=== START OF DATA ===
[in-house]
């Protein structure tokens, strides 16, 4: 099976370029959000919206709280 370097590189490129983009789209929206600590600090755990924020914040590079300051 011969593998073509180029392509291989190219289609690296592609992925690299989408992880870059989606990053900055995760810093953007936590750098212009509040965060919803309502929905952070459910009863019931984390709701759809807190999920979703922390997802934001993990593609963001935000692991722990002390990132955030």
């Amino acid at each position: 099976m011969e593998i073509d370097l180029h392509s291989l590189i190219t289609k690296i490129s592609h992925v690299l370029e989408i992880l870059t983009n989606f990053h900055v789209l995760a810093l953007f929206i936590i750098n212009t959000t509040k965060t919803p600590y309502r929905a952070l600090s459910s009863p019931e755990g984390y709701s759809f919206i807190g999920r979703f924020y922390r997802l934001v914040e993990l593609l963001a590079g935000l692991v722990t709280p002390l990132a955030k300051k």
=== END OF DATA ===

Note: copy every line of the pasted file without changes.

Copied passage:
[in-house]
């Protein structure tokens, strides 16, 4: 099976370029959000919206709280 370097590189490129983009789209929206600590600090755990924020914040590079300051 011969593998073509180029392509291989190219289609690296592609992925690299989408992880870059989606990053900055995760810093953007936590750098212009509040965060919803309502929905952070459910009863019931984390709701759809807190999920979703922390997802934001993990593609963001935000692991722990002390990132955030």
């Amino acid at each position: 099976m011969e593998i073509d370097l180029h392509s291989l590189i190219t289609k690296i490129s592609h992925v690299l370029e989408i992880l870059t983009n989606f990053h900055v789209l995760a810093l953007f929206i936590i750098n212009t959000t509040k965060t919803p600590y309502r929905a952070l600090s459910s009863p019931e755990g984390y709701s759809f919206i807190g999920r979703f924020y922390r997802l934001v914040e993990l593609l963001a590079g935000l692991v722990t709280p002390l990132a955030k300051k």